13. Great Danes Have One Fault

Sadly, these incredible companions are short-lived. Great Danes often suffer from enlargement of the heart, as well as joint and bone diseases. Great Danes can give you eight to ten years full of sunshine. Some can only live for seven years, and a few lucky ones can reach the age of 12.


The Great Dane is a dog of a perfect balance between power and elegance. This breed does not have the heaviness of the Mastiff, nor the lankiness reminiscent of the Greyhound. Instead, this majestic beast holds the middle ground between either extreme.

Their giant size may come with its own list of challenges, but their big hearts and over-the-top personalities will always leave you begging for more! When it is finally time for them to cross the rainbow bridge, they always leave a hole in your heart as big as they are…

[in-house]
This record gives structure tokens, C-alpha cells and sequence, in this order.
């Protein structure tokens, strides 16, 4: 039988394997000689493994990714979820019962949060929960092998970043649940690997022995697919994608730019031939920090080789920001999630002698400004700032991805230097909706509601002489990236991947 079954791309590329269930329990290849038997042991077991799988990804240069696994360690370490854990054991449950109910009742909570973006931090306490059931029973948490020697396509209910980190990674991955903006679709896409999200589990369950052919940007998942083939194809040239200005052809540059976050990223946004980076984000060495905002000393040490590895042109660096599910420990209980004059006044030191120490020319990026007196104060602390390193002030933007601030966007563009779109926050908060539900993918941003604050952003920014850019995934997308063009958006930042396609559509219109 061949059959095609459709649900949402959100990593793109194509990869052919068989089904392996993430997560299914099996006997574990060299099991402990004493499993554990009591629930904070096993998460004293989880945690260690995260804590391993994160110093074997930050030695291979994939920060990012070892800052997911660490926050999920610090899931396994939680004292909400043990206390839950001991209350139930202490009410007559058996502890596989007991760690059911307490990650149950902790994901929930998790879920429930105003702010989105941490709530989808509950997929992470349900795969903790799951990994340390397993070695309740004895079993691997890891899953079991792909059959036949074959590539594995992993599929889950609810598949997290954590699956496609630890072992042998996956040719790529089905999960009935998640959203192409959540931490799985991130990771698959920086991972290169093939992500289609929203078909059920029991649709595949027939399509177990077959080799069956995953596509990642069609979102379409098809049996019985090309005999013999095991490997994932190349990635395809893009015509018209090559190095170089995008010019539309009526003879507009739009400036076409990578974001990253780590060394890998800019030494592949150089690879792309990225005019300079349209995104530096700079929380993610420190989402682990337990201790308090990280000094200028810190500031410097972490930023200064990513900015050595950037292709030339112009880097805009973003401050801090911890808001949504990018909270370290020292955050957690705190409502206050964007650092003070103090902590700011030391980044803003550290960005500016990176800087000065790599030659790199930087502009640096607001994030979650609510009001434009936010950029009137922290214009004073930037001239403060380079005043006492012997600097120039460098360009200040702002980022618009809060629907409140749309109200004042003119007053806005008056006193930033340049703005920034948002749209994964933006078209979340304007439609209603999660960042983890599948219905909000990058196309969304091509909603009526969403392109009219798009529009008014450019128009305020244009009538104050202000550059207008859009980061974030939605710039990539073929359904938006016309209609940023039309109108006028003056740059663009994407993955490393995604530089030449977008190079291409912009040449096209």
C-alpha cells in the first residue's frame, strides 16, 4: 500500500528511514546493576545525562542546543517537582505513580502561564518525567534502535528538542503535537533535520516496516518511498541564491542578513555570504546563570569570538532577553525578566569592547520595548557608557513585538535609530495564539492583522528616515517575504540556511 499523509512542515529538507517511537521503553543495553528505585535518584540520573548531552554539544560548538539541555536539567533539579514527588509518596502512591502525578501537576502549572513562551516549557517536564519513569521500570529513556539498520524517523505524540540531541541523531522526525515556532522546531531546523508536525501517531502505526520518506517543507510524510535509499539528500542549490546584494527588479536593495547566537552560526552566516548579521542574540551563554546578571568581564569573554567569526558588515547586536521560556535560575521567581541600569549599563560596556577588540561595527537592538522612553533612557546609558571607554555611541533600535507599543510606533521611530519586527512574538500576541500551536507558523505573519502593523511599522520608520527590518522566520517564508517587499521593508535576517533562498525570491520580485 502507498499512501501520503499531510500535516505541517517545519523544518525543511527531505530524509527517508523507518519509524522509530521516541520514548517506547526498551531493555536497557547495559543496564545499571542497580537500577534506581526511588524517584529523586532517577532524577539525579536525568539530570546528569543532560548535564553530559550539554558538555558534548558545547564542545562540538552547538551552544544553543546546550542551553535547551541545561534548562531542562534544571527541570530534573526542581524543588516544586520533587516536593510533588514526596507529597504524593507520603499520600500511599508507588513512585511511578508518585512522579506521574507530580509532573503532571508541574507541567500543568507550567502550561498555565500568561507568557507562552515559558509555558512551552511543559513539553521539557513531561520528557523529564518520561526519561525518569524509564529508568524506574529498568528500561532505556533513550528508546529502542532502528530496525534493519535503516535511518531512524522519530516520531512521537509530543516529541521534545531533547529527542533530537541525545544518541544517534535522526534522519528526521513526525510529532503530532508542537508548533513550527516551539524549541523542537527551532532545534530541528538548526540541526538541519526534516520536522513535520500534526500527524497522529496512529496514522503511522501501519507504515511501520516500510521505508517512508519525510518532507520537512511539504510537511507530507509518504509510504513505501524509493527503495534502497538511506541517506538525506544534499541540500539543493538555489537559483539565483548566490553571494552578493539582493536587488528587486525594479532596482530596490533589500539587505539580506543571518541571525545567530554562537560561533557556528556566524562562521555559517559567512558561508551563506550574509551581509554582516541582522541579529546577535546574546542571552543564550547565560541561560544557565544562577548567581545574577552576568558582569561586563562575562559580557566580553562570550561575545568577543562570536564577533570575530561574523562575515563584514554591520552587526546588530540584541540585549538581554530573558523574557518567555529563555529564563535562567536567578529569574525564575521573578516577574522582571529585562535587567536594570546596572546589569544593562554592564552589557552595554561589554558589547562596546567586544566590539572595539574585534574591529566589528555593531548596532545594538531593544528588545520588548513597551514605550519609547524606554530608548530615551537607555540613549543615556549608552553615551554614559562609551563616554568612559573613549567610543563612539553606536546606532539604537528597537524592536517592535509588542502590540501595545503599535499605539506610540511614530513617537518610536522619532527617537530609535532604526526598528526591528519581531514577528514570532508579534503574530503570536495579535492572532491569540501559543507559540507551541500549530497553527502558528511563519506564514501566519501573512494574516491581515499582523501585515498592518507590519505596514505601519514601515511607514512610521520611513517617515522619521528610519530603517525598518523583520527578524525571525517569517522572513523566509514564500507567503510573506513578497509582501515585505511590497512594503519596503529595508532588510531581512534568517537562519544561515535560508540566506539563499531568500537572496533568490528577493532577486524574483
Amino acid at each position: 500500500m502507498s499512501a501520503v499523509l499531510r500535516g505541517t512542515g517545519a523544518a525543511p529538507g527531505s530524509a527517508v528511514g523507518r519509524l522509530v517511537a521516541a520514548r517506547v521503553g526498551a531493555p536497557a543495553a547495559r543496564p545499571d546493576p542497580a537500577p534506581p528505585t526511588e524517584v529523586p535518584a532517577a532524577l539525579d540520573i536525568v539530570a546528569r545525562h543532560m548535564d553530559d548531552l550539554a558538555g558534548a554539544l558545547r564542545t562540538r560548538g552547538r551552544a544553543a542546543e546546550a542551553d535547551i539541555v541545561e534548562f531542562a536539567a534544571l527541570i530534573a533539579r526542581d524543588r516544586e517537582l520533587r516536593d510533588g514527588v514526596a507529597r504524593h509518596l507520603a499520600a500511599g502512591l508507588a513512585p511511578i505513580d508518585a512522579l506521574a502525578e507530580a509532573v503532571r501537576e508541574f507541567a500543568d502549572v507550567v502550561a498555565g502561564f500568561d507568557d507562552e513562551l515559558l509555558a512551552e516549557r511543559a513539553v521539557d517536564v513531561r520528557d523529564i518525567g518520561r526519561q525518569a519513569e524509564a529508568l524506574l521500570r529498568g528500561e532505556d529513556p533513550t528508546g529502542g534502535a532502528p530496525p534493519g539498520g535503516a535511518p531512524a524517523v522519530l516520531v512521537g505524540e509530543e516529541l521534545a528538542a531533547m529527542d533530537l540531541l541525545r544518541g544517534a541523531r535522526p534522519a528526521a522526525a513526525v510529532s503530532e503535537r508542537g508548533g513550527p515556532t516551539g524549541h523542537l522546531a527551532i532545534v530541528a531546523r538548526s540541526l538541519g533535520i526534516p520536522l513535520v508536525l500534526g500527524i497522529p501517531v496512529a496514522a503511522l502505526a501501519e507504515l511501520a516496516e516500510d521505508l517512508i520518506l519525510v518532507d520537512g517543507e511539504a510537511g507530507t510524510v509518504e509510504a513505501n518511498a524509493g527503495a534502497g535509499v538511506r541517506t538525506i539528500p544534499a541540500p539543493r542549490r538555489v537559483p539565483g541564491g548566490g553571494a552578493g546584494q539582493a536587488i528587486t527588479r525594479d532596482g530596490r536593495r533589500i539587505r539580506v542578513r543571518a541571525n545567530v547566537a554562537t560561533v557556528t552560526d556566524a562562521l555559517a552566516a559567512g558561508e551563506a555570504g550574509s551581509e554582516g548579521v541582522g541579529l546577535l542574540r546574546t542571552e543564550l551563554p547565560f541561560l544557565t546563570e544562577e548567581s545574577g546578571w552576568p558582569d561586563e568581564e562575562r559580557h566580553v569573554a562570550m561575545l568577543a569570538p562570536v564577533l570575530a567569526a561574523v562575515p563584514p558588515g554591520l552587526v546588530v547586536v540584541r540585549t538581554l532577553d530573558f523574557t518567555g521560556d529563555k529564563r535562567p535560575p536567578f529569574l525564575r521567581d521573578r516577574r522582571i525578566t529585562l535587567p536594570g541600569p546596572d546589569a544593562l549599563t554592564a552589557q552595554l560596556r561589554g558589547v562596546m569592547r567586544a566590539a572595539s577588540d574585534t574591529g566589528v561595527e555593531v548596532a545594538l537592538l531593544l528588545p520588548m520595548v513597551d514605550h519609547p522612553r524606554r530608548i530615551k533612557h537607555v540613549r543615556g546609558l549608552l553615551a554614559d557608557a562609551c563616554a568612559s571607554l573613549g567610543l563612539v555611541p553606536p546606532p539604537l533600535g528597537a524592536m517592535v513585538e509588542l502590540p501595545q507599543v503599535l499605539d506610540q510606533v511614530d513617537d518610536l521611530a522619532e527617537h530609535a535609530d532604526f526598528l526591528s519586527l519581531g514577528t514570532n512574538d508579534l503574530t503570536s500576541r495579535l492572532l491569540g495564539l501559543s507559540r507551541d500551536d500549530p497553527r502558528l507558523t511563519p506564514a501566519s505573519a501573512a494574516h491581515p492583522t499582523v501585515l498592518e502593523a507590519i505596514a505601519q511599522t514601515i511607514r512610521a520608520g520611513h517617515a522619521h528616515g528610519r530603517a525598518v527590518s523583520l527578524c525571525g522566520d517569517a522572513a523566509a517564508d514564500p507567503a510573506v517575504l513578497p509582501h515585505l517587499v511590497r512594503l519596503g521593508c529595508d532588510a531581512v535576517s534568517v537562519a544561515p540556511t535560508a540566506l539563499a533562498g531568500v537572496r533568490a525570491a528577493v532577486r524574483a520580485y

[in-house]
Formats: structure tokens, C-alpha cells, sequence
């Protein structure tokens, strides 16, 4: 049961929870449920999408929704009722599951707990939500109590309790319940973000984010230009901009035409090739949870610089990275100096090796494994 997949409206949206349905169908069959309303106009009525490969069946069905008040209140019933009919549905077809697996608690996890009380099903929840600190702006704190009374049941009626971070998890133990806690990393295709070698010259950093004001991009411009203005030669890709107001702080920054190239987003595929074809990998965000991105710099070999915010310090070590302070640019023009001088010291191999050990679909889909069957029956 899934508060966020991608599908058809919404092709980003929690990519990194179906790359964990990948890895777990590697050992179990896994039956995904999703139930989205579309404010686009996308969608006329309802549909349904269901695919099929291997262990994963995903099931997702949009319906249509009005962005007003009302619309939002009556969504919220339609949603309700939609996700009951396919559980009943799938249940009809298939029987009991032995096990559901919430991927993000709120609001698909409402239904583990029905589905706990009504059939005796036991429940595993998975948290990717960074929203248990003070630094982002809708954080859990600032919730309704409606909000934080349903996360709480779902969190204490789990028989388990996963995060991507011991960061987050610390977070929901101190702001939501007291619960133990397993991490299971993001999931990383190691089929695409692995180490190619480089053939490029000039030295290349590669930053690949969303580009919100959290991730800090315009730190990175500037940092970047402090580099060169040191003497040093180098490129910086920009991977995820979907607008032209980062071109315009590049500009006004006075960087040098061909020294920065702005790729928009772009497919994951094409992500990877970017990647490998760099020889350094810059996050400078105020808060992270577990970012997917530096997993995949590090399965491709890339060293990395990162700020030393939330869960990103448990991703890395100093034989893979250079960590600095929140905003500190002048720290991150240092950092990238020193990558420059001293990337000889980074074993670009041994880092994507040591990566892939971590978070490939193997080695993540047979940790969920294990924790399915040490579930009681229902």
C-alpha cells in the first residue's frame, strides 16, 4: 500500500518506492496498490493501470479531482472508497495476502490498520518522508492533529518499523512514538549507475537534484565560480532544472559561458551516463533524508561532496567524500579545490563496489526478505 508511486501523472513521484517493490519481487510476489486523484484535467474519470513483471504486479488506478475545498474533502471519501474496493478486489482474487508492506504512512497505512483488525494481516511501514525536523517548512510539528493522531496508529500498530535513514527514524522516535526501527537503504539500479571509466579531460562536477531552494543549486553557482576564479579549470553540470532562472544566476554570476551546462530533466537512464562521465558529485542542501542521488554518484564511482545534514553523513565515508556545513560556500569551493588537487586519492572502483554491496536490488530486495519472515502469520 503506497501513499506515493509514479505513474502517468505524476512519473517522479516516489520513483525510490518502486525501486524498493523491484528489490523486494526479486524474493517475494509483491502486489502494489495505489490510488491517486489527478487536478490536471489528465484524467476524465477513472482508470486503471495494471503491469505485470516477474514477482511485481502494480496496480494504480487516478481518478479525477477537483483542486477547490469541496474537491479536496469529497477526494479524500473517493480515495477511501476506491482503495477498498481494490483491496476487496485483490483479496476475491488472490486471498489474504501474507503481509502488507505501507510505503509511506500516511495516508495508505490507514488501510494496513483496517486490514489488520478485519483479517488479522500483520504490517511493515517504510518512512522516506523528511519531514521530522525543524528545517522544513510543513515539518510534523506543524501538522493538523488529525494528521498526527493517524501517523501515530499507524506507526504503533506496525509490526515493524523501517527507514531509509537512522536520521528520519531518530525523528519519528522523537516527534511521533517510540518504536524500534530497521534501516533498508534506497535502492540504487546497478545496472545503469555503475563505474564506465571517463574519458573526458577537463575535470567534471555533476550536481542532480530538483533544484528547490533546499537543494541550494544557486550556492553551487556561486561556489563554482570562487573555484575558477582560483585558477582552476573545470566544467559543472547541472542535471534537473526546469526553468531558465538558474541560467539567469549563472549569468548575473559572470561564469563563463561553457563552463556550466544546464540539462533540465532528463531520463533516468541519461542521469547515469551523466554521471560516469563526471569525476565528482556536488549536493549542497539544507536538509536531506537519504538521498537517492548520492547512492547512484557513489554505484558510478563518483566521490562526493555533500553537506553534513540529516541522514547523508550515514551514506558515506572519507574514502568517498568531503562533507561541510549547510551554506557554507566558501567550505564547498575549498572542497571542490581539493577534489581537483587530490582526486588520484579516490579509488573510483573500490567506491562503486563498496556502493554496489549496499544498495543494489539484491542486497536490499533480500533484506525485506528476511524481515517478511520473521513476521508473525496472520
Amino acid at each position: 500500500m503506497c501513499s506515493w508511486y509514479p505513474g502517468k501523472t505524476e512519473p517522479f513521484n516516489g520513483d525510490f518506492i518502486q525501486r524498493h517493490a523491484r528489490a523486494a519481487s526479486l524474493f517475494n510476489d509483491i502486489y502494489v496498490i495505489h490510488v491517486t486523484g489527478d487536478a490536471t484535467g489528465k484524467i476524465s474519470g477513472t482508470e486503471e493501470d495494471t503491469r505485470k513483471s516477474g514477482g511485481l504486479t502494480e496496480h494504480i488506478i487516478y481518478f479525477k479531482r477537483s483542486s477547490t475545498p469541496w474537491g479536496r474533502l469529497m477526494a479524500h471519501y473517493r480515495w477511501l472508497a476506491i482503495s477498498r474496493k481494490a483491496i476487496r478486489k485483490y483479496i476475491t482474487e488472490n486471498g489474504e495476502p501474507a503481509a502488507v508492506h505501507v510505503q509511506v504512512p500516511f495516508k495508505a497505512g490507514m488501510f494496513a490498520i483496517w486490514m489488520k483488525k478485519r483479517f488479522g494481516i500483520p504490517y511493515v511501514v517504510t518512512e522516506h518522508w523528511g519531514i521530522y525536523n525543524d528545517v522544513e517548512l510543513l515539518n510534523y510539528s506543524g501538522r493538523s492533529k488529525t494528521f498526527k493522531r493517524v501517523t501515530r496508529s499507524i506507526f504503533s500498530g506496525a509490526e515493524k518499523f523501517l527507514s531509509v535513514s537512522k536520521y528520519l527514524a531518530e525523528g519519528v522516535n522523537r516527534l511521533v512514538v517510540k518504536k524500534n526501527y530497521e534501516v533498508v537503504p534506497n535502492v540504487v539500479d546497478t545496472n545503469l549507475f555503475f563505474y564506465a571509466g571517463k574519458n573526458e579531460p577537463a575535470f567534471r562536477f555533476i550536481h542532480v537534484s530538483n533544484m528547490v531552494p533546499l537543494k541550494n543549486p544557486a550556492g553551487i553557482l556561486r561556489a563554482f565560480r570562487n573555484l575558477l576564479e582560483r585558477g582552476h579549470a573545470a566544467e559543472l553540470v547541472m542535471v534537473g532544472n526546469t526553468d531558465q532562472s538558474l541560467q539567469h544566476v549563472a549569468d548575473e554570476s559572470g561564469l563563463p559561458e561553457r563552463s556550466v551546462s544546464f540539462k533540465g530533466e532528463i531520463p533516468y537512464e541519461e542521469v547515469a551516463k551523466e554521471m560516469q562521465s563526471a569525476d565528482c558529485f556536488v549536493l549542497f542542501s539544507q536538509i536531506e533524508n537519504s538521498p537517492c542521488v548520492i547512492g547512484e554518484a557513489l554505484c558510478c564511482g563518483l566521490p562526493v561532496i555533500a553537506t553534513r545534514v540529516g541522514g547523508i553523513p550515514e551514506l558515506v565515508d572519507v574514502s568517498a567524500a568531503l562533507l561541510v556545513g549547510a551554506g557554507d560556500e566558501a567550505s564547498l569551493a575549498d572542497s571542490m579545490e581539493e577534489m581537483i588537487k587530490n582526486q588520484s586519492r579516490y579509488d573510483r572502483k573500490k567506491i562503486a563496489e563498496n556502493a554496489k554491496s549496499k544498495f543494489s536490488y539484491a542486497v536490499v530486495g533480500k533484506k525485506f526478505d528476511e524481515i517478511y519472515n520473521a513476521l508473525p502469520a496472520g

Further reading and references:

  1. Joe Stahlkuppe. (2012). Great Danes (Barron's Pet Owner's Manuals). Retrieved from amazon.com
  2. Janice Biniok. (2011). Great Dane (Breedlover's Guide). Retrieved from amazon.com
  3. Great Dane Club of America
  4. Great Dane FCI-Standard